The government wants to build its digital services in the same way that large, successful technology companies built their businesses, according to the Government Digital Service (GDS).
"We wanted to build GDS the way Google built Google and the way Amazon built Amazon," Tom Loosemore, deputy director at the Cabinet Office's GDS, told the Digital London conference yesterday.
GDS identified four key approaches to doing this, namely, by doing things digital-by-default, being agile and user-centric, and by using and promoting open data.
Being agile has helped GDS respond quickly to trends in demand, said Loosemore.
For example, a team of 30 developers at GDS launched a mobile version of the beta stage of its single domain website, GOV.UK, just days after the main site went live.
"The key feedback was that more than 20 percent of people were using it [the site] on smartphones.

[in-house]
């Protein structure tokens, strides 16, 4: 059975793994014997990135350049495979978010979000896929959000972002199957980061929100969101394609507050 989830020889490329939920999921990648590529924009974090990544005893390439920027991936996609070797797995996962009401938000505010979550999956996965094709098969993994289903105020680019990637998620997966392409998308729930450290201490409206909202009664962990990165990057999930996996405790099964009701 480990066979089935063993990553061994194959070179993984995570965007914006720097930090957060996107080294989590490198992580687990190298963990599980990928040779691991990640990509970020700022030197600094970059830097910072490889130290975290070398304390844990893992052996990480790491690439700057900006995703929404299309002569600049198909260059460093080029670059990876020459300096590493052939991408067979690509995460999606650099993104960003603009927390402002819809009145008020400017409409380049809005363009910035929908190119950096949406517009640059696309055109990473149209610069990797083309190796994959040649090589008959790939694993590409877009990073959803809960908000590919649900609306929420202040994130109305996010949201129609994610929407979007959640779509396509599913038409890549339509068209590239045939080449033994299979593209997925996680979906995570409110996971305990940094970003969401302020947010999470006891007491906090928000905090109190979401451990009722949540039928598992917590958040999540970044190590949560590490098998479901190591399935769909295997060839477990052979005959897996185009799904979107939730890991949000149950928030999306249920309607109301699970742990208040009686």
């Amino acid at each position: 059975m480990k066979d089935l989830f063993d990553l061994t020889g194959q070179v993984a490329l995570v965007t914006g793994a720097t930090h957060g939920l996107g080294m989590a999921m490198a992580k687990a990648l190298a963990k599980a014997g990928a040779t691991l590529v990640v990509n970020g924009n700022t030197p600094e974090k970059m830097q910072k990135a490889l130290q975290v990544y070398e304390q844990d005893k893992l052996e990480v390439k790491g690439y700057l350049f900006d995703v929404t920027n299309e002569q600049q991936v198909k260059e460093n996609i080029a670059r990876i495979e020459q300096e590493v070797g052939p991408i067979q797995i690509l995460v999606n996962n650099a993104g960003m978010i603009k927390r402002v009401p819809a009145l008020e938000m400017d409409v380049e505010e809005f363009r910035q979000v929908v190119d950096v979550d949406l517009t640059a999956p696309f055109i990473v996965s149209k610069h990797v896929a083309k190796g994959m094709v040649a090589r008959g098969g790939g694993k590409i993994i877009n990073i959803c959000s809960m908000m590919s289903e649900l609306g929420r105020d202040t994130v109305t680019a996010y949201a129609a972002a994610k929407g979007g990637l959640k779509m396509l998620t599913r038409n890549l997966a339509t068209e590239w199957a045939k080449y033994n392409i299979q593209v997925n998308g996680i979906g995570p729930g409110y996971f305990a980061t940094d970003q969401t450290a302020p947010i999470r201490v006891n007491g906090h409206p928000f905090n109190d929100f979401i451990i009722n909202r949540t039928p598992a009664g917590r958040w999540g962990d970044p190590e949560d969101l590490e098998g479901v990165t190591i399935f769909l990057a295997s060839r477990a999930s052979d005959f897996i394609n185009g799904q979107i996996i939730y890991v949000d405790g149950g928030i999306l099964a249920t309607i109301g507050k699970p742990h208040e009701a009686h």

"Two days after launch, we launched on smartphones," said Loosemore.
Agility is more than a state of mind, it is also being about iterative, said Loosemore. GDS has previously expressed a desire to follow photo-hosting website Flickr's model of iterative development.
"Never stop fixing. You are never finished with your product or your service," he said.
In terms of focusing on user needs, Loosemore said that this means transcending organisational boundaries.
He gave the example of website Fixmystreet.com, which is an online service that allows UK citizens to report repairs easily to their local authority through a central website, instead of contacting individual council divisions. Its success has led to councils to consider integrating their internal systems with the site
"No council alone could have set that up. It took someone coming from the outside. Some councils are saying 'why don't we retrofit our CRM (Customer Relationship Management) systems to Fixmystreet.com'," said Loosemore.
Meanwhile, Cabinet Minister Francis Maude has today praised a number of open data projects that arose from the government's pledge to free up public data.